I present here a method of binding a stack of paper with glue. It utilizes a simple finger technique which allows to apply glue to all of the pages of the stack at once. Here, right at the beginning I'll explain the idea of the technology, then I'll show the example of how I do it and provide some additional thoughts.
The steps (see the drawing):
- start with a stack of paper, right aligned
- shift the pages so they form a stairs pattern (see below)
- apply the glue to all the stairs
- revert back to the initial alignment
- apply pressure and wait for the glue to set
To form this stairs pattern you need a finger technique which is best explained by the animated demonstration. The main idea is that you bend the stack when your left arm firmly holds the stack, and you unbend the stack when your right arm is holding. It is better to first have some practice on any stack of paper (the bigger the size, the easier to do). After some practice you'll be able to make nice uniform shift of any stack of paper you can hold. (I use pages from old notebook in the demo, so the stack remains bound on its left side all the time. All you need to do after applying the glue is just loose the grip and let pages go as they were. You just use a binder clip for the stack of paper to remember its right alignment.)
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Step 1: Demo
Now I'll give an example of the whole process. I'll use my old notebook. I cut away the binding so that I start from scratch.
- I align my stack of papers against the table and the last side is the one to be bound. I put a binder clip on the opposite side.
- Then I perform that shifting technique to produce the stairs alignment. (That inevitably produces the paper bump near the binder clip.)
- After I achieved the desired exposure of the each sheet (about 1 mm), I place two clips on the sides and I'm ready to apply the glue.
- While gluing move the stick or the brush downstairs, so to speak. It is good to place some waste paper underneath to be able to freely glue everything to the very sides. (My sheets are kind of short so the bump is so big it doesn't allow me to place the structure flat on the table (not much of a problem if you work with larger pages or fewer of them). I use a book to have some flat surface under.)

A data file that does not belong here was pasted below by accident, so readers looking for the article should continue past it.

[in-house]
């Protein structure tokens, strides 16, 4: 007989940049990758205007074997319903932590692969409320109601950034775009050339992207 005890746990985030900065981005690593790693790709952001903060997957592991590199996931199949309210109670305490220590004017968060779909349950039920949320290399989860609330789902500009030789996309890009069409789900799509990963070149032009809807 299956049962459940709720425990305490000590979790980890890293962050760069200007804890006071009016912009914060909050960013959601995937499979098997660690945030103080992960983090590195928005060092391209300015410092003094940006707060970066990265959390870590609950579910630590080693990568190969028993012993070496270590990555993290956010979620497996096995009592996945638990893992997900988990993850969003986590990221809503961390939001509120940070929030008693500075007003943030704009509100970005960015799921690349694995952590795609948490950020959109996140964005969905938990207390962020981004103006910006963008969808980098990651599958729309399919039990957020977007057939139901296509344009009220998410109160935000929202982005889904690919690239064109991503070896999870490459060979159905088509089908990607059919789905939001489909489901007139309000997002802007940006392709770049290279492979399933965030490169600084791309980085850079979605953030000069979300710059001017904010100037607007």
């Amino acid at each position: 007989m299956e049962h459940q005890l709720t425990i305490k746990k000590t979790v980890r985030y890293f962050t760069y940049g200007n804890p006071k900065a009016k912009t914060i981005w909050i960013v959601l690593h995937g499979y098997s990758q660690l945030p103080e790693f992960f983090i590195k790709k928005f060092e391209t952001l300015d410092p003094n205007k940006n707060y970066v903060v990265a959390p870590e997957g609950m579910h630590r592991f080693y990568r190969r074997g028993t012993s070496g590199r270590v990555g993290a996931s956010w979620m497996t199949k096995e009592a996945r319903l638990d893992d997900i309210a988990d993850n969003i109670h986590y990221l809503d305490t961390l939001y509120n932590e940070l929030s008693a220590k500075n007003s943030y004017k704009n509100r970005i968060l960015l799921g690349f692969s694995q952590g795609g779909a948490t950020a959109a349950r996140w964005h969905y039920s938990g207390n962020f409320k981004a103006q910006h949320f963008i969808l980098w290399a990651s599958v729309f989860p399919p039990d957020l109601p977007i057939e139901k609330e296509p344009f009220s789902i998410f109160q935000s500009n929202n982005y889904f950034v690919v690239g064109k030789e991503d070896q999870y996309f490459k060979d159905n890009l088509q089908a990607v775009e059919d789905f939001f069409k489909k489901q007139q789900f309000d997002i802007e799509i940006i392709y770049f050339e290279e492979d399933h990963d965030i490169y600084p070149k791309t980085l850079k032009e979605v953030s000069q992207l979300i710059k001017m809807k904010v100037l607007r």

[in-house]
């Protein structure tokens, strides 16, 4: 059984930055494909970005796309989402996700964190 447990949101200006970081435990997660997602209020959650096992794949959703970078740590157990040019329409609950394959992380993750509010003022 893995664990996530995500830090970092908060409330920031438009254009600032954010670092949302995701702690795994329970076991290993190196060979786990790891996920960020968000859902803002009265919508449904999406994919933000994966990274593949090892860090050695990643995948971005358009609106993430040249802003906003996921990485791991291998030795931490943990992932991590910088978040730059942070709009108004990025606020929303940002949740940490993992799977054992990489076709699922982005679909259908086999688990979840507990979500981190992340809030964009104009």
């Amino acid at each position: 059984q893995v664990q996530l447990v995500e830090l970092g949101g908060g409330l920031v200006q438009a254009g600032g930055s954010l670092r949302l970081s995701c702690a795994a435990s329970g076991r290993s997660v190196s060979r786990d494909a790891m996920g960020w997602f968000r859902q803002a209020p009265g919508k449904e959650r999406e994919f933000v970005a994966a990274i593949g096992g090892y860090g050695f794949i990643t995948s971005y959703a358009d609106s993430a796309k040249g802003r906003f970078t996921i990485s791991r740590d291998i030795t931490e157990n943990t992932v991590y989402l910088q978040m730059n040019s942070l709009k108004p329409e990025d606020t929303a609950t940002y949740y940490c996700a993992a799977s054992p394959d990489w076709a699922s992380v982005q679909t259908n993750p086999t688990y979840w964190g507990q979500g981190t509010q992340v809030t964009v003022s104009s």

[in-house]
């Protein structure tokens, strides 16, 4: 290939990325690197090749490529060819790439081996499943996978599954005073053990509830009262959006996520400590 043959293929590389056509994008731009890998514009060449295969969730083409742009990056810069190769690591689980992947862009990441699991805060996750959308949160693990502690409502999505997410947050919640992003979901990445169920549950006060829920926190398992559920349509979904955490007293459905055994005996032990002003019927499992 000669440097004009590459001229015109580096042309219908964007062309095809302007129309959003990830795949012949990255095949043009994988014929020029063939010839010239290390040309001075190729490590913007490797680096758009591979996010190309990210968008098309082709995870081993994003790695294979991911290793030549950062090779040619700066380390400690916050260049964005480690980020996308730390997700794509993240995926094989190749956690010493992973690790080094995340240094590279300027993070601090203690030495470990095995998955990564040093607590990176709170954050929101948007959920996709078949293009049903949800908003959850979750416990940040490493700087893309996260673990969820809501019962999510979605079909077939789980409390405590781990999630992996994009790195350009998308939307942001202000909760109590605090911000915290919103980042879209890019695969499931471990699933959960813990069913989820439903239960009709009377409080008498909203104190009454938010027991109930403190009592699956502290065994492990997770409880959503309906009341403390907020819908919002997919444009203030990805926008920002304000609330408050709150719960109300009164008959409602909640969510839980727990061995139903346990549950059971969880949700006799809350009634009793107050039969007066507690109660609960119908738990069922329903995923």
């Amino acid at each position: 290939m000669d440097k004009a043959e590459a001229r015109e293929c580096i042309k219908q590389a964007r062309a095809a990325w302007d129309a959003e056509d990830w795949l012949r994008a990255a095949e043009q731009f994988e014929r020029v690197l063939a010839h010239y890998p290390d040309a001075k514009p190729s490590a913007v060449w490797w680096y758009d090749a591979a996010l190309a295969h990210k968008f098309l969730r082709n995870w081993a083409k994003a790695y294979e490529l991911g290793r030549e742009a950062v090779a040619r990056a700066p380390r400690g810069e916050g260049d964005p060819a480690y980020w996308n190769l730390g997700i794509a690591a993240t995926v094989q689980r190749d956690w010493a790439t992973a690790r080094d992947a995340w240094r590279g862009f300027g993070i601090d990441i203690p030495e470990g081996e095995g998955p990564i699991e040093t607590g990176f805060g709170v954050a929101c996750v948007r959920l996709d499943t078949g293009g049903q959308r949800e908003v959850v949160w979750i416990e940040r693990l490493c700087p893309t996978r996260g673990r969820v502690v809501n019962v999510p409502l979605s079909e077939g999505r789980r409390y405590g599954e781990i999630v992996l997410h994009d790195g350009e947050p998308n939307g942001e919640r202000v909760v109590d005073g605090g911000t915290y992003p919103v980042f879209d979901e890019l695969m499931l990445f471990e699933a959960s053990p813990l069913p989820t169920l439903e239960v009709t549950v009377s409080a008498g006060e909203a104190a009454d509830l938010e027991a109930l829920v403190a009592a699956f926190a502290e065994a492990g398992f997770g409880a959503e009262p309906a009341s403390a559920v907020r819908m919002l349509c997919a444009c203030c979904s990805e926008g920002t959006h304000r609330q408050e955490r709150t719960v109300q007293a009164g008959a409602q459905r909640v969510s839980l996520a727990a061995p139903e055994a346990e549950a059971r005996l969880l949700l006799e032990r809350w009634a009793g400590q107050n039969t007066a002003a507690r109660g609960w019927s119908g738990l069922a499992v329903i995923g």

- Then I remove the two clips and make the paper reach its initial alignment. My paper is very soft already and the glue made it even softer, plus my stick glue is sticky which makes the back shift of the stack harder. But still I managed to do it.
- Lastly I apply some pressure while glue sets.
After the glue sets we have a nicely bound stack of paper.
Step 2: Final Thoughts
The intention of this instructable was to introduce the method, you'll be able to add covers by yourself or using other instructables.
The strong point of this method is comparably large area of the sheet to which the glue is applied. There are many books out there bound only by applying the glue to the side of the aligned stack of sheets. If your stack of paper is very big, or you want the shift (and glued area) to be larger you might want to divide it in smaller ones and after binding each glue them together.
In my demo I struggled a bit to have the pages back to initial alignment. It is easier to work with stiffer paper. Ordinary office paper is stiff enough. And liquid glue like white PVA is not only stronger but also allows the sheets to move to the initial alignment much easier.
The downside of the method is obviously the book produced refuses to open easily. At least it won't break apart if you master the technique and use nice strong glue. In some uses it is not a problem. For example I make disposable notebooks out of paper used (printed) on one of the sides and just tear off a leaf when I need it.
Finally here is a demo of how strong the bind might be, see the photo. These are A4 format pages bound on the short side with PVA glue. 1 litre bottle is more than half full and the binding is far from tearing.
And another animated picture shows me doing the technique in normal tempo. Note bending the stack to the both sides.
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